Newirth is especially clear in his articulation of Winnicott’s contributions to technique, and in the description and use of the ideas of Matte Blanco. This book is an excellent example of a seasoned clinician describing his own mature thinking about the clinical psychoanalytic enterprise, and making suggestions regarding newer, helpful ways for others to think about their patients, particular the deadened and disconnected.
Why, then, would I begin this review with reference to psychoanalytic politics and humility of discourse? I found Newirth’s comparisons to be unfairly directed at an outdated caricature of my own traditional training and work. He seemed gentler with the interpersonalists (among which he includes self psychologists, intersubjective analysts, and those of the relational school), whose approaches he generally supports and tries to extend. (Perhaps reviewers from these camps would also find him unfair.) My formal training, completed over thirty years ago, was suffused with the humanizing influences of Stone and Loewald. Winnicott’s contributions and those of Guntrip and Balint were well appreciated. Kohut’s new theory was respectfully read, and his insights taken seriously.
Freudian analysts have long viewed Freud’s own technical recommendations to be more concerned with taboos than with affirmative methodology, and have modified accordingly the rigid techniques of the first generations of analysts. We approach analysands with respect; we aim to enhance their personal agency, and to foster their creativity and individualism. From the earliest days, Freudians have eschewed authority as suggestion, and have used our own inner experiences (the analyzing instrument) to achieve understanding, not merely to avoid counter-transference interference. Our work has been enhanced further by more recent theoretical challenges calling for closer scrutiny of authority issues and counter-transference, and by feminist critiques.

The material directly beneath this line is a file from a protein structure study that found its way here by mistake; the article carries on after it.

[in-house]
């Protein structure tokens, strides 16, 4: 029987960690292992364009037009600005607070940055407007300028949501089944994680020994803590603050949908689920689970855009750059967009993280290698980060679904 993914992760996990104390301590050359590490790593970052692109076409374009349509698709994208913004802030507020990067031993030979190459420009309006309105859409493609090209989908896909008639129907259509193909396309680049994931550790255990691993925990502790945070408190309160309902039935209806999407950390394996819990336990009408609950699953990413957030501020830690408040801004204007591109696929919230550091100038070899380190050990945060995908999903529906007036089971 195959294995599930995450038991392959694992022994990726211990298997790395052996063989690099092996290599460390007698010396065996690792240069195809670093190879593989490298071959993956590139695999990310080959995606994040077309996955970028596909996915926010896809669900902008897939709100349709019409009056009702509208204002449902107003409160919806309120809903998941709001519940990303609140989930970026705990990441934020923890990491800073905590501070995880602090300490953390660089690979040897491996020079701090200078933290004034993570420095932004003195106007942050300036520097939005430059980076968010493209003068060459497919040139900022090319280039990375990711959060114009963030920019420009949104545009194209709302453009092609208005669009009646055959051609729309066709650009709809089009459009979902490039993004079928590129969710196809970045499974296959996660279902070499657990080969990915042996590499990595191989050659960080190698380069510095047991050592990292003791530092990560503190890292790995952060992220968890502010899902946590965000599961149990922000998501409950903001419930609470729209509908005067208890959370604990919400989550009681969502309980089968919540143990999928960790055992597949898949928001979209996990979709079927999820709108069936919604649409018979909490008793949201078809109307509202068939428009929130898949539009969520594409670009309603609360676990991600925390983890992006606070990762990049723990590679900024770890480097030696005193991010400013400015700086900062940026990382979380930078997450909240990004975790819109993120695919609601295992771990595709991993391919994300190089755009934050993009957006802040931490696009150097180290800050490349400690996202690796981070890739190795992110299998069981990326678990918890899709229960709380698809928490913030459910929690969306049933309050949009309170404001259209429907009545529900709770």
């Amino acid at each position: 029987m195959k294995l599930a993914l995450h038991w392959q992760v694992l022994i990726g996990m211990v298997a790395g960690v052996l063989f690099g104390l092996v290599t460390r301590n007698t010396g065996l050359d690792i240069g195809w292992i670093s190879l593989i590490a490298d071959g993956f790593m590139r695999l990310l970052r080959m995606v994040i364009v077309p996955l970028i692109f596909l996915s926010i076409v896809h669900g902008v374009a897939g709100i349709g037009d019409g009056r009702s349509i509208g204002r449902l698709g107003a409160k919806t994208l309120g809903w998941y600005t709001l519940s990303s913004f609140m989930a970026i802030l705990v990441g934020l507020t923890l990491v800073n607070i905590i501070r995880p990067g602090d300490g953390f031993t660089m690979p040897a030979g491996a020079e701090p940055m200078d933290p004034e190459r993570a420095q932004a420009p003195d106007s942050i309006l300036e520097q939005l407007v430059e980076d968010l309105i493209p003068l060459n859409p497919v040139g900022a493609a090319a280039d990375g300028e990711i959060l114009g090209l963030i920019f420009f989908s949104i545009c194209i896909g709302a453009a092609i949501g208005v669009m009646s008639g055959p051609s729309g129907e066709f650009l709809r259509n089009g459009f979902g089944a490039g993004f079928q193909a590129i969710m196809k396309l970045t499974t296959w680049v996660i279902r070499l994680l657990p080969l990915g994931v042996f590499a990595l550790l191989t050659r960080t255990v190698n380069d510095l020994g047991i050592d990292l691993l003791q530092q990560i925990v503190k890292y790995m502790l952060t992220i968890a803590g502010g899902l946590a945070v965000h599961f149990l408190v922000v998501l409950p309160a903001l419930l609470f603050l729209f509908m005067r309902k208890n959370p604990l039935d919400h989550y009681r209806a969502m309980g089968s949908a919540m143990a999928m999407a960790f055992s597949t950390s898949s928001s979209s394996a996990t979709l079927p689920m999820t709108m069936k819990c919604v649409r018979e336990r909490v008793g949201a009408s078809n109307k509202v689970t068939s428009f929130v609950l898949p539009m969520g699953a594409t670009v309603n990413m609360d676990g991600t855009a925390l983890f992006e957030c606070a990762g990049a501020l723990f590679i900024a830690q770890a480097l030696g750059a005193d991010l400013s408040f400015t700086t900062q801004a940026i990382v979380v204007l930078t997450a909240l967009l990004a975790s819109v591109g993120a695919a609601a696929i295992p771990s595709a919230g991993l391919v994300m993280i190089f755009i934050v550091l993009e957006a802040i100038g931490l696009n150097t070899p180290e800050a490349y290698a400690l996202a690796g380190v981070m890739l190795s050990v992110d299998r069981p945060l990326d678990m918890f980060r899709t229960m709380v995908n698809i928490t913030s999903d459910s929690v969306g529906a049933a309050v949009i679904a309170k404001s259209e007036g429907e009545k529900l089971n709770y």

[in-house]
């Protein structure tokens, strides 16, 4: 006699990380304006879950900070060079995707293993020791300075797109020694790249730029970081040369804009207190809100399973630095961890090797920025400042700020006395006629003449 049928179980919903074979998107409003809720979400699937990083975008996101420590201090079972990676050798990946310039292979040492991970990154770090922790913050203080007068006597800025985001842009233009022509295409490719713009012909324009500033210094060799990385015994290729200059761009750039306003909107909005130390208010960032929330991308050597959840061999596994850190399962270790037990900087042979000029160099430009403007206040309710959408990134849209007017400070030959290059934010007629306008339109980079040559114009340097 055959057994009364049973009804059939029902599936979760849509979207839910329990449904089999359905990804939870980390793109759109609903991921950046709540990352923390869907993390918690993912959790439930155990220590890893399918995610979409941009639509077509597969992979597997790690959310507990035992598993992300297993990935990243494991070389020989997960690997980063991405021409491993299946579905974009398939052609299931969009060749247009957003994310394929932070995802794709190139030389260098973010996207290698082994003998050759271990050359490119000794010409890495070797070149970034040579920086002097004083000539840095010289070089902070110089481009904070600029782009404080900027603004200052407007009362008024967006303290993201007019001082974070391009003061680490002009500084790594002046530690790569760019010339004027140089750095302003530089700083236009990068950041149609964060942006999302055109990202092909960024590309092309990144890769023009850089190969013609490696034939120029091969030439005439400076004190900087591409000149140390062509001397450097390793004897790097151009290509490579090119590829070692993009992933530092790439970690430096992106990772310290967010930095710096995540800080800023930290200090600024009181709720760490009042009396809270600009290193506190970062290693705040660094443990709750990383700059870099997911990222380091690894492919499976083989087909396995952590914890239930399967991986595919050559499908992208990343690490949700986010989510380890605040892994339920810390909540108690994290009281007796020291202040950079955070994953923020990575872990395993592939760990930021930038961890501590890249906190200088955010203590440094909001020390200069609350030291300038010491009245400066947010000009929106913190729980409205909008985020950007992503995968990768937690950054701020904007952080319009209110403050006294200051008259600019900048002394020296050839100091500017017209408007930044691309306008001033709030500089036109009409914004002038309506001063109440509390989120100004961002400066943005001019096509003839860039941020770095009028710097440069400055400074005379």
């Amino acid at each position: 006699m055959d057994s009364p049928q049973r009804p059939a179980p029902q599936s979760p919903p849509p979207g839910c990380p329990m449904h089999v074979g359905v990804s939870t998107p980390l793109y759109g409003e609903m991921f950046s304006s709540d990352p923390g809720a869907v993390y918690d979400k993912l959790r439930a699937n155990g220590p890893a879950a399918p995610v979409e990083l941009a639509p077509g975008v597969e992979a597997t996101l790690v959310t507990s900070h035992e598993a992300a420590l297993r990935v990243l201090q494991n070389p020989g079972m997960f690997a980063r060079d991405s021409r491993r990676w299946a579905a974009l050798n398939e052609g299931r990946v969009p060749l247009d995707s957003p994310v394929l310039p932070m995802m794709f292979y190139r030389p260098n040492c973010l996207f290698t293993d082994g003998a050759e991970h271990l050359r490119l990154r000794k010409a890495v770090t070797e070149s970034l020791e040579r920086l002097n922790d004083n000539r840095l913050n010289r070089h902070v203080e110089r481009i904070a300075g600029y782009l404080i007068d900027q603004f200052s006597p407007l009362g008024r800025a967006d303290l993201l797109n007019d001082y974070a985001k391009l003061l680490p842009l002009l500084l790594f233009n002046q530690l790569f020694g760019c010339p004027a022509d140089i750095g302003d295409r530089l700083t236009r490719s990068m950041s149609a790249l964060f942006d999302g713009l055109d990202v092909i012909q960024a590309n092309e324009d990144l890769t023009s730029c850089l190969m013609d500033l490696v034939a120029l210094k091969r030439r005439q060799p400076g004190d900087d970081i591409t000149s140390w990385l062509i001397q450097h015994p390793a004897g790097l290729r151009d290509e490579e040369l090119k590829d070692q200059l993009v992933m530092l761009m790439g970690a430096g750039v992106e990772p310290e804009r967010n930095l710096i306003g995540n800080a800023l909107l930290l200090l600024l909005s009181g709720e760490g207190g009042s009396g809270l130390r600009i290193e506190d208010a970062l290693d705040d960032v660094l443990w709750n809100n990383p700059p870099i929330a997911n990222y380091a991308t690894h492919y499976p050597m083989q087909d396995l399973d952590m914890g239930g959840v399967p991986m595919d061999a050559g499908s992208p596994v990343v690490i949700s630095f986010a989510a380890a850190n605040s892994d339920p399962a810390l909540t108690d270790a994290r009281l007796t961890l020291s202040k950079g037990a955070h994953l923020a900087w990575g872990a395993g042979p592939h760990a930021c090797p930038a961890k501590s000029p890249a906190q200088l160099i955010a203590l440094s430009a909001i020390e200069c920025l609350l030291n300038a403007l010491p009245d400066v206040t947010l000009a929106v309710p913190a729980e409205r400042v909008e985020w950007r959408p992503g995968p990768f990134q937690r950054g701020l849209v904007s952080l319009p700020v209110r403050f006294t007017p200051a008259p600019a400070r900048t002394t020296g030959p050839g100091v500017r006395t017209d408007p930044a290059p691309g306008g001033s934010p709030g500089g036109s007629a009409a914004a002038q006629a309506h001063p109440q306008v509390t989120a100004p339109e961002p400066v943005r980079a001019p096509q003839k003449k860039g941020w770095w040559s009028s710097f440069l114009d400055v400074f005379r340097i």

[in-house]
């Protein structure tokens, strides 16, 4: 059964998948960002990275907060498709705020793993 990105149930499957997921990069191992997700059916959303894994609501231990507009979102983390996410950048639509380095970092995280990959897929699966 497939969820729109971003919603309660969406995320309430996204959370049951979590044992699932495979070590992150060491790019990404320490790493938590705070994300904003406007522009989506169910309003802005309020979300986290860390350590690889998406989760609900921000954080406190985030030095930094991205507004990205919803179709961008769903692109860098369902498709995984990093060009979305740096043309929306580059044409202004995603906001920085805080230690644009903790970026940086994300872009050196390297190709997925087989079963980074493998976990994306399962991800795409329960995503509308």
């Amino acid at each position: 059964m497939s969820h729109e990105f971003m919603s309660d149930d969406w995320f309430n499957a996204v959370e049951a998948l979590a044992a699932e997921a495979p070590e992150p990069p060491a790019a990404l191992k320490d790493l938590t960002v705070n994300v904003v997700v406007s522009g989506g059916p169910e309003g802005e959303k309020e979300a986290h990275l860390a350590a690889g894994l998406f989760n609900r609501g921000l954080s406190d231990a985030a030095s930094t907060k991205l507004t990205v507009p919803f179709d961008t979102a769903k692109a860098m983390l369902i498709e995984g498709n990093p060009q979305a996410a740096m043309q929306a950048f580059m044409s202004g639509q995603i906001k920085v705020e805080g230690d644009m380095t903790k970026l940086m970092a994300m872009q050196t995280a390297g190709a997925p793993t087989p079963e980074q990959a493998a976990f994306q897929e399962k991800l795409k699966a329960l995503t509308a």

Newirth conveys the not uncommon triumphalist attitude that I find to be a weakness of several new theorists: giving an impression that their ideas had already supplanted prior theory instead of, more humbly, attempting to build on it. It is as if he were to say, “The traditional approach, whether called ego psychology or modern conflict theory, has been replaced by several post-modern, two-person theories, and my proposed revision improves upon and replaces these.” Freud saw himself as a conquistador; would-be successors adopt this posture (however implicitly) at their own risk.